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Guess Who’s Coming to Dinner (1967)

Guess Who’s Coming to Dinner


108 minutes

AFI Top 100 / Classic / Drama

Directed by Stanley Kramer


Spencer Tracy as Matt Drayton
Sidney Poitier as Dr. John Prentice
Katharine Hepburn as Christina Drayton
Katharine Houghton as Joanna 'Joey' Drayton
Cecil Kellaway as Monsignor Ryan
Beah Richards as Mrs. Prentice
Roy E. Glenn as Mr. Prentice
Virginia Christine as Hilary St.George
Alexandra Hay as Carhop
Isabel Sanford as Matilda 'Tillie' Binks
Barbara Randolph as Dorothy
D'Urville Martin as Frankie
Tom Heaton as Peter
Grace Gaynor as Judith
Skip Martin as Delivery Boy
John Hudkins as Cab Driver

This Academy Award winning film covers one hectic day in the Drayton household. Daughter Joey Drayton brings her fiancé, Dr. John Prentice, home to meet her respectable parents. Dr. Prentice is everything and more. He comes from a nice family, he’s handsome, and presentable. The only difference is he’s black. The day covers him meeting the parents and they end up inviting Dr. Prentice’s parents to fly up from Los Angeles to dinner along with an old Irish priest who has been a friend of the family for many years.

Most memoriable quotes from the film:

Joanna Drayton:
"It never occurred to me that I would fall in love with a Negro, but I have, and nothing's going to change that."

Matt Drayton:
"Now Mr. Prentice, clearly a most reasonable man, says he has no wish to offend me but wants to know if I'm some kind of a *nut*. And Mrs. Prentice says that like her husband I'm a burned-out old shell of a man who cannot even remember what it's like to love a woman the way her son loves my daughter. And strange as it seems, that's the first statement made to me all day with which I am prepared to take issue... cause I think you're wrong, you're as wrong as you can be. I admit that I hadn't considered it, hadn't even thought about it, but I know exactly how he feels about her and there is nothing, absolutely nothing that you son feels for my daughter that I didn't feel for Christina. Old- yes. Burned out- certainly, but I can tell you the memories are still there- clear, intact, indestructible, and they'll be there if I live to be 110. Where John made his mistake I think was in attaching so much importance to what her mother and I might think... because in the final analysis it doesn't matter a damn what we think. The only thing that matters is what they feel, and how much they feel, for each other. And if it's half of what we felt- that's everything. As for you two and the problems you're going to have, they seem almost unimaginable, but you'll have no problem with me, and I think when Christina and I and your mother have some time to work on him you'll have no problem with your father, John. But you do know, I'm sure you know, what you're up against. There'll be 100 million people right here in this country who will be shocked and offended and appalled and the two of you will just have to ride that out, maybe every day for the rest of your lives. You could try to ignore those people, or you could feel sorry for them and for their prejudice and their bigotry and their blind hatred and stupid fears, but where necessary you'll just have to cling tight to each other and say "screw all those people"! Anybody could make a case, a hell of a good case, against your getting married. The arguments are so obvious that nobody has to make them. But you're two wonderful people who happened to fall in love and happened to have a pigmentation problem, and I think that now, no matter what kind of a case some bastard could make against your getting married, there would be only one thing worse, and that would be if - knowing what you two are and knowing what you two have and knowing what you two feel- you didn't get married. Well, Tillie, when the hell are we gonna get some dinner?"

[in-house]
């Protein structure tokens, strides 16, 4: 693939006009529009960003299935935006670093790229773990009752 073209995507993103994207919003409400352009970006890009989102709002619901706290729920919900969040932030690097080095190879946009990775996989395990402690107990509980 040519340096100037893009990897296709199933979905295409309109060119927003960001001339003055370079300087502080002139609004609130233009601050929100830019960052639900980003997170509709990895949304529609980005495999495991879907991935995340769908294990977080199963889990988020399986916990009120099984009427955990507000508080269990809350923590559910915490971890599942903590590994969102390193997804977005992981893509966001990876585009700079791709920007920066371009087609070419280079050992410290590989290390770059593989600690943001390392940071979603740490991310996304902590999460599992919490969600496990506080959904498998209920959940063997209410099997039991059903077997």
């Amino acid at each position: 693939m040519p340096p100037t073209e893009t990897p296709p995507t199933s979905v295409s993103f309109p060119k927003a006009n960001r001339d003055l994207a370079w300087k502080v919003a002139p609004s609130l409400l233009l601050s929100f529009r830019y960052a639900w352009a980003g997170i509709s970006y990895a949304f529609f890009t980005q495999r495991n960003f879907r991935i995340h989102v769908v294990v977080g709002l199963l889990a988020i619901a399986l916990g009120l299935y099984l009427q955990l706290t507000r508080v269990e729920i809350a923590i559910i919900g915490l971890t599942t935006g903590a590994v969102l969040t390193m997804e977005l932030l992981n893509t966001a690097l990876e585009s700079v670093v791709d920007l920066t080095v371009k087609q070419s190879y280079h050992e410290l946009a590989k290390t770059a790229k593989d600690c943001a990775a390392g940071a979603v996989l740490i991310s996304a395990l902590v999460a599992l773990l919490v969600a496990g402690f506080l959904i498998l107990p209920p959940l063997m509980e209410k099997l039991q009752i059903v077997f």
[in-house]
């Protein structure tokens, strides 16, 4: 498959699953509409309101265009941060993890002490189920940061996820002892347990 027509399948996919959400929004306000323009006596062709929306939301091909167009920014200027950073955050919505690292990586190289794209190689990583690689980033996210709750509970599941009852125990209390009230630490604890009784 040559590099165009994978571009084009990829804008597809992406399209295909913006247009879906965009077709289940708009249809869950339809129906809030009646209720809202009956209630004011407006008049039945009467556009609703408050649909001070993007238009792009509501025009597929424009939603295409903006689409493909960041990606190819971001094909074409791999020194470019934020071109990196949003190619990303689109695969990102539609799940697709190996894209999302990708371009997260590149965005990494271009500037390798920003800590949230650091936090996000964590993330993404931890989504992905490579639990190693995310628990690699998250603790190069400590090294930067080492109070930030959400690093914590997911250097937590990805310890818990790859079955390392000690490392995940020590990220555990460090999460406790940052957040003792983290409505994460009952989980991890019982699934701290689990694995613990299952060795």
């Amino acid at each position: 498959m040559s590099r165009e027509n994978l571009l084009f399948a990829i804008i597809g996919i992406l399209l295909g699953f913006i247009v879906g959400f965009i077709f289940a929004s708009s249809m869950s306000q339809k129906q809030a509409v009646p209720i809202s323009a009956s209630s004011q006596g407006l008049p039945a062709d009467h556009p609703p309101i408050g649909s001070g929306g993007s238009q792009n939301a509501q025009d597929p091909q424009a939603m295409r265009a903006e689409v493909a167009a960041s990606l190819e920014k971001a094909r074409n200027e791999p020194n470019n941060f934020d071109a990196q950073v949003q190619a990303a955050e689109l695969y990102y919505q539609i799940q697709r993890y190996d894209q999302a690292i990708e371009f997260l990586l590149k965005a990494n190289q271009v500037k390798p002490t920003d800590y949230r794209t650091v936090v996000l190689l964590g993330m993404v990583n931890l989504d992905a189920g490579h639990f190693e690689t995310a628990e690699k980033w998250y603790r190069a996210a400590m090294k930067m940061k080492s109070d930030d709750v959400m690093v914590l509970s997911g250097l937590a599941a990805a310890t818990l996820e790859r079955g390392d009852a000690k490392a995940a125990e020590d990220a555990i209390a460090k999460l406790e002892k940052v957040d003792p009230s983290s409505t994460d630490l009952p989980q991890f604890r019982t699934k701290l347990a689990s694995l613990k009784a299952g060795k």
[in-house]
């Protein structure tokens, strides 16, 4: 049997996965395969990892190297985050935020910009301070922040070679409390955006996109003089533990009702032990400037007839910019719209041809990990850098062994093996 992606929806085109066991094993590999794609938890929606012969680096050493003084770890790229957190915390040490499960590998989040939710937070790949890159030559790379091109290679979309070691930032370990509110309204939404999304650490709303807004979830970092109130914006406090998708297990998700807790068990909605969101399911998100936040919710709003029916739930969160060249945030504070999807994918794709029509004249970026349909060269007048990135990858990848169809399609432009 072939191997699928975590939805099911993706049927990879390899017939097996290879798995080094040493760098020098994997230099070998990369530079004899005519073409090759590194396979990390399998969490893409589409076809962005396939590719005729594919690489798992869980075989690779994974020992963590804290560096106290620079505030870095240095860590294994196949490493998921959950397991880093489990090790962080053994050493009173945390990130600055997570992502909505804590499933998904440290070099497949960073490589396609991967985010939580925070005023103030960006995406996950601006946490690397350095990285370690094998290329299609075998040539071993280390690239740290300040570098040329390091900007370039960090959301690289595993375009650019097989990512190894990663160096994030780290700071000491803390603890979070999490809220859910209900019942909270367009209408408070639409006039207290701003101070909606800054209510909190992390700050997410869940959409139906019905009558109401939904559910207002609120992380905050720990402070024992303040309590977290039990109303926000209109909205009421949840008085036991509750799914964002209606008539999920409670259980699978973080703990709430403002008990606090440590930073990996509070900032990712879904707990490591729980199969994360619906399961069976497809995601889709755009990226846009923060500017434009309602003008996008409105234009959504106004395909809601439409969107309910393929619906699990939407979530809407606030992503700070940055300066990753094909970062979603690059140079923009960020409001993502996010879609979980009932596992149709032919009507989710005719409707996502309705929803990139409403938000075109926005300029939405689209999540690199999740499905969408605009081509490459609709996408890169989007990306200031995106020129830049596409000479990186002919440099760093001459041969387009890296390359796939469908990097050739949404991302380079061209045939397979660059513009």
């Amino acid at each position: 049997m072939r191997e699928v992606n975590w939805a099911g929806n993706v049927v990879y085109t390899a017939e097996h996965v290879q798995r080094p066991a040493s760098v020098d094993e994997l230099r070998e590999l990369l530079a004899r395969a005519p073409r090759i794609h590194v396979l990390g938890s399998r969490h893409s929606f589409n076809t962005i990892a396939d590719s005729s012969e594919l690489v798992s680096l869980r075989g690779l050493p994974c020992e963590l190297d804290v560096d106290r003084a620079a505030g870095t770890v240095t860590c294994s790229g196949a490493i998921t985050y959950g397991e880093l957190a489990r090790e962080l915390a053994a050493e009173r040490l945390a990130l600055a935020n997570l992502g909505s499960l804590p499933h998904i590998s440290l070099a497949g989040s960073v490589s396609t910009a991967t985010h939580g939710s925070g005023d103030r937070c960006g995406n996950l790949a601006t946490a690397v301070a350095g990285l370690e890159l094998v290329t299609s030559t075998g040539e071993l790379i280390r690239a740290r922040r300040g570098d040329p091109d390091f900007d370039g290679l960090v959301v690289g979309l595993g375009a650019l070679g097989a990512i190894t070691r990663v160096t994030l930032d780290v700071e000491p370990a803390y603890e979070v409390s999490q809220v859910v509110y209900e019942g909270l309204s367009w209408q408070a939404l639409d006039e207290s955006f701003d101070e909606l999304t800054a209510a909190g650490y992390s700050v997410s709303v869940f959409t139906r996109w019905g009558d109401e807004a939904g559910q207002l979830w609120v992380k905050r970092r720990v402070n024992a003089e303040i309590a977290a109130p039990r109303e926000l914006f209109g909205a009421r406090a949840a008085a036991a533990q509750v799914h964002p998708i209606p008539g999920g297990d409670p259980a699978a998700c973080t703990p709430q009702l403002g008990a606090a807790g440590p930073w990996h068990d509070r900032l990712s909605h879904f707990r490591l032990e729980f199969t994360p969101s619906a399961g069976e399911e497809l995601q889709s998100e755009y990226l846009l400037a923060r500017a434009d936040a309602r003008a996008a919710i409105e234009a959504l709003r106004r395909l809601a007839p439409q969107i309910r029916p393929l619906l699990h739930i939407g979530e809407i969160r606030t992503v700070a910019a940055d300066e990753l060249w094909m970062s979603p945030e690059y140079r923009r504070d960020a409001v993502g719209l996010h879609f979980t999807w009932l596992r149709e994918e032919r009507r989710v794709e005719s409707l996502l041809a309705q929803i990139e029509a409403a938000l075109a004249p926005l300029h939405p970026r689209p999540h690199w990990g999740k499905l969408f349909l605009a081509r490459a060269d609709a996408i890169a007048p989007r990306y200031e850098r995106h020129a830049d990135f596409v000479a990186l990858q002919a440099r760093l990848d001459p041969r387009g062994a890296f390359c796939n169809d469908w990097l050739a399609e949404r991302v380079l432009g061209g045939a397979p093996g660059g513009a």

Academy Award for Best Actress - Katharine Hepburn 

Academy Award for Writing Original Screenplay 

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